I spent a wonderful day yesterday visiting a teacher friend of mine – and helping out with her adorable 5 month old daughter! – and helping to set up her first grade classroom.  She teaches a delightful first grade class, and I was excited and honored to be a part of getting things ready for them to come back to school in a little while.  One of my charges was to make the welcome bulletin board; she said she wanted to make use of my creativity!  What a kind thing to say!

For my part this school year, I’m going to be a part time guest teacher in Denver and a full time graduate student, so I’m going back to school on a lot of levels.  Creativity has always been an influence on my education; with my background in music and visual arts, I find myself often considering ways to inject art into learning.  As a teacher, it seems like a natural solution to offering students choices in projects, problem solving, and integrating subjects.  There’s math in music!  Art in science!  Not to even begin to mention the possibilities of technology: video, audio, graphic design, photography…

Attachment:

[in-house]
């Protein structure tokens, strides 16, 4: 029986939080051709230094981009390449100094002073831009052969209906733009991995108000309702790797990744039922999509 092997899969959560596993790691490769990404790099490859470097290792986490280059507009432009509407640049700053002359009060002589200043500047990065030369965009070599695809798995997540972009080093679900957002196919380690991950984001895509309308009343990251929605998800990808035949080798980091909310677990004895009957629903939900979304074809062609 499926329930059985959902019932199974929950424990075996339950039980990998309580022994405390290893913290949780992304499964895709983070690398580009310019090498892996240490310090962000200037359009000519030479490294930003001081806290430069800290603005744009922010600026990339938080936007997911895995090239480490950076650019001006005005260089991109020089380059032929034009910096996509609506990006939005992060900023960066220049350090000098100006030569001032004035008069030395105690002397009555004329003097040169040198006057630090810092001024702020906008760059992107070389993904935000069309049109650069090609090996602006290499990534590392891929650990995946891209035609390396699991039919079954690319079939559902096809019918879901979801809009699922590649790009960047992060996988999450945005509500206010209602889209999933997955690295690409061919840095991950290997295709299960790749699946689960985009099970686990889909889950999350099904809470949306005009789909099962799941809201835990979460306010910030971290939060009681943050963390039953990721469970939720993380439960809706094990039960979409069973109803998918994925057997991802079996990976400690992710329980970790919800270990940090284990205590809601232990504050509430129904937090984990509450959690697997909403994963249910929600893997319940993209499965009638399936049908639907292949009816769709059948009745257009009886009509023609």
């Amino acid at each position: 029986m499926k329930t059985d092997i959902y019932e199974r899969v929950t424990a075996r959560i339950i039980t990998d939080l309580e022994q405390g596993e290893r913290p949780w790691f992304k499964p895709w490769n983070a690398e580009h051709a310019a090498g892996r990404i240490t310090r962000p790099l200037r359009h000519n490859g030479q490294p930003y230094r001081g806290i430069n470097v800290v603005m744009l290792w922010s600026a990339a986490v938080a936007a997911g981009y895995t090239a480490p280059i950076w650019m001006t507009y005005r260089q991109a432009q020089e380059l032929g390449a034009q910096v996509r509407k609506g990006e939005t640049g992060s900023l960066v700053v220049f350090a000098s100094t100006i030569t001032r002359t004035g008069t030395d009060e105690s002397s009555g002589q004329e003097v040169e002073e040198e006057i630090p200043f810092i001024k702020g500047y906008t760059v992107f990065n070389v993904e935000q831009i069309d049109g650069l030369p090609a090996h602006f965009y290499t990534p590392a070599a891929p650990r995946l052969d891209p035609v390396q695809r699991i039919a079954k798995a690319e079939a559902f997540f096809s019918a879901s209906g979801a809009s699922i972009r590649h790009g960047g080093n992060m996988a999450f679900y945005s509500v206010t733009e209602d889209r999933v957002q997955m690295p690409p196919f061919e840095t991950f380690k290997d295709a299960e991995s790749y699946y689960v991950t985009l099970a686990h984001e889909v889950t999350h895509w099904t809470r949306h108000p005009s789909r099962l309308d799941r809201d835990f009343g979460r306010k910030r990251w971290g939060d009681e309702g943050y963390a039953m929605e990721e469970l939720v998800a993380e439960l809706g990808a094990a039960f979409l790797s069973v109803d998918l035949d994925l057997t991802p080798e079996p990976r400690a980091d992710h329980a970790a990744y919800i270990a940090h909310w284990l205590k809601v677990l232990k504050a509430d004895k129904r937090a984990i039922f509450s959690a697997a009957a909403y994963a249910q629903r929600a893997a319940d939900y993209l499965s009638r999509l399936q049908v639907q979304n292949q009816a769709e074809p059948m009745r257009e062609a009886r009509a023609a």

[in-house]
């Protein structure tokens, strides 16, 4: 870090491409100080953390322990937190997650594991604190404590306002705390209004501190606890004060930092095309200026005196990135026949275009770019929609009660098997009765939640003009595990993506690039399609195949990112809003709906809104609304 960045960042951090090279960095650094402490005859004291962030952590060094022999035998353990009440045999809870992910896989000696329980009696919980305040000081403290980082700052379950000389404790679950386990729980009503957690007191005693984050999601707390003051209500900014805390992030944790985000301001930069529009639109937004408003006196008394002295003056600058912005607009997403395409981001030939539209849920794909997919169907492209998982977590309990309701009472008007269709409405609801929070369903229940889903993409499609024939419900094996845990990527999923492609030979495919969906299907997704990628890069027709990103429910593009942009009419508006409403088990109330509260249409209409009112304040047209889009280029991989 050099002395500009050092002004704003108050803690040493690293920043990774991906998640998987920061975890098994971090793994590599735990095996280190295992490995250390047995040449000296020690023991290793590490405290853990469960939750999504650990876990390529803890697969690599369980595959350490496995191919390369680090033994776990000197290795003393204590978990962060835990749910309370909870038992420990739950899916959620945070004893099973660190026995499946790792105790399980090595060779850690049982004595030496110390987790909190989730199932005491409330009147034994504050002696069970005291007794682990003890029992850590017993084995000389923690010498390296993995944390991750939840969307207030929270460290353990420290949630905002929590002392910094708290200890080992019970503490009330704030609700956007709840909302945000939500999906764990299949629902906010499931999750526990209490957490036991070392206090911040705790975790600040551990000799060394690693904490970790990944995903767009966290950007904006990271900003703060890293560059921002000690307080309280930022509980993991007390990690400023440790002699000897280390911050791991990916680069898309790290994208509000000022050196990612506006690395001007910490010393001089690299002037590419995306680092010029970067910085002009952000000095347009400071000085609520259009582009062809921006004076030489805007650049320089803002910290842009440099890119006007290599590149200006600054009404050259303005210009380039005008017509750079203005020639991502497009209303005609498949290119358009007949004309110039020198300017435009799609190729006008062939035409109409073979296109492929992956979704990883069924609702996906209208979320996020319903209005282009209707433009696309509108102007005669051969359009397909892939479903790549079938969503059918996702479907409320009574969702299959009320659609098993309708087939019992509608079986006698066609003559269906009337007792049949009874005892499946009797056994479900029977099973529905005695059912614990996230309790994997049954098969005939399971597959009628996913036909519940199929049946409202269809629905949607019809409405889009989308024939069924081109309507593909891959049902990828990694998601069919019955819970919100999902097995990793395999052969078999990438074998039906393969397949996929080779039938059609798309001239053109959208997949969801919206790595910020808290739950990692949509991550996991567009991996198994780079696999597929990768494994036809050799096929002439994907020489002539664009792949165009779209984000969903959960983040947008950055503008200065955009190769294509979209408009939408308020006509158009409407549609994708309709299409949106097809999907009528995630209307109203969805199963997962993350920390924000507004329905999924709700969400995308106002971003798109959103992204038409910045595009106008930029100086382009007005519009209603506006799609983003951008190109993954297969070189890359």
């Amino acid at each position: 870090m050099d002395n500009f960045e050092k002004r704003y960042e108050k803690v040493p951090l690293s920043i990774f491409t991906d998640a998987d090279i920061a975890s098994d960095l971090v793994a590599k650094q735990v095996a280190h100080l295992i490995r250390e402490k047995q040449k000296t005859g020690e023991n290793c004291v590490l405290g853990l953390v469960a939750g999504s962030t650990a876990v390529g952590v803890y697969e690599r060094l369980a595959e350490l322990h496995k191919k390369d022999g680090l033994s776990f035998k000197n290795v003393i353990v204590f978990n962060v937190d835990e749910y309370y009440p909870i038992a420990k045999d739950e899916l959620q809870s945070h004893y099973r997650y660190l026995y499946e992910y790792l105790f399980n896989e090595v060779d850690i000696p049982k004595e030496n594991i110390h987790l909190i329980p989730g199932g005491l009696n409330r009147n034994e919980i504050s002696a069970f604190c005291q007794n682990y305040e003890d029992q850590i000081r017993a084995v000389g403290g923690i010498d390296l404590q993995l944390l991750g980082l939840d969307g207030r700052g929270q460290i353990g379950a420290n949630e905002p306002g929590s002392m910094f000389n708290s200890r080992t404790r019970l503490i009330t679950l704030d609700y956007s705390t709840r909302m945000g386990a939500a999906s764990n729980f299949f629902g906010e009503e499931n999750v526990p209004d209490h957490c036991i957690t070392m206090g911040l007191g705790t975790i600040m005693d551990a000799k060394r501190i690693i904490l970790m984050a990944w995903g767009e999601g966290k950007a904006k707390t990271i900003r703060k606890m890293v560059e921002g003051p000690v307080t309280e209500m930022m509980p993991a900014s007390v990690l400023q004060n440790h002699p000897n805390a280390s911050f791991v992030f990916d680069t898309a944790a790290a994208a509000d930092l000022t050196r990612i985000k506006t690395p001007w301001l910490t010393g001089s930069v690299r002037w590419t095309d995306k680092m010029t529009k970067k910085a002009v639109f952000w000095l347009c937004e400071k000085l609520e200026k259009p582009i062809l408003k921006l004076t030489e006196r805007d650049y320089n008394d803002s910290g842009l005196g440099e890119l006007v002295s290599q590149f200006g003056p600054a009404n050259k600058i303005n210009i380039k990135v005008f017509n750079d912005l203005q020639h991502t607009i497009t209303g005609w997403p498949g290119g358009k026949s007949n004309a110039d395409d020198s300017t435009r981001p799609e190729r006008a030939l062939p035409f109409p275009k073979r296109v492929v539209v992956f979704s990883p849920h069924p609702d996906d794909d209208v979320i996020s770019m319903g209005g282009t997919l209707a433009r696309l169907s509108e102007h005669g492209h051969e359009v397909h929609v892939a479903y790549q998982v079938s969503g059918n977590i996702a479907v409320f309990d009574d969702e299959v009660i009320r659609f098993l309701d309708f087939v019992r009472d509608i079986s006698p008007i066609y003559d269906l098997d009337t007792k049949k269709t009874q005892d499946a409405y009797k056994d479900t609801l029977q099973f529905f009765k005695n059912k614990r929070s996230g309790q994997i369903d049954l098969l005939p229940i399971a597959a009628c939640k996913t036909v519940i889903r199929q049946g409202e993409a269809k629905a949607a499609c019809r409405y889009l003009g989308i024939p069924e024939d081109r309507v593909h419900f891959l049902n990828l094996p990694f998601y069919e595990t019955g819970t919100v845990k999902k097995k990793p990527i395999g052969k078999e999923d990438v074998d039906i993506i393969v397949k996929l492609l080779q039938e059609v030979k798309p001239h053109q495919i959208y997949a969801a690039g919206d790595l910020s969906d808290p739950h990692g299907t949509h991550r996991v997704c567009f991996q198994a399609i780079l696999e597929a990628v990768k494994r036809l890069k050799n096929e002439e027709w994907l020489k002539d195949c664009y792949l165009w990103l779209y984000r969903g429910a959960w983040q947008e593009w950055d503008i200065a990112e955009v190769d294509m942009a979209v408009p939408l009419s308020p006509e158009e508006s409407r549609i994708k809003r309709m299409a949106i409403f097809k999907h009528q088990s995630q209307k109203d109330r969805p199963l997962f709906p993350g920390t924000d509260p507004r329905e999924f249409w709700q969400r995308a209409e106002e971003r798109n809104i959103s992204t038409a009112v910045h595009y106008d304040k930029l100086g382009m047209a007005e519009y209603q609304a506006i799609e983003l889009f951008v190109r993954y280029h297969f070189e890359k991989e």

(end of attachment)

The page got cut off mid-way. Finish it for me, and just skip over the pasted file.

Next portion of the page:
Why is that important?  Because creativity can support ownership and meaning of a student’s learning, which is what makes that learning stick!  We know that when a concept becomes personal and meaningful for a student, they remember it (Piaget calls this assimilation, making something a part of your personal universe by linking it to other important concepts).  Can you remember the formula for finding the circumference of a circle when given the radius?  I remember that it’s twice the radius times pi because it’s something I use to make circle skirts.  That particular formula has meaning and importance to my life, so I remember it!  So, if we can use crafts, technology, anything we can get to give concepts meaning and application for their real lives, students will remember – and even better, be able to use! – these important ideas.  What better way to do it than to let them build, paint, cook, sew, sing, play, and create?

What have you learned due to your creative hobbies?

Thoughtful Thursday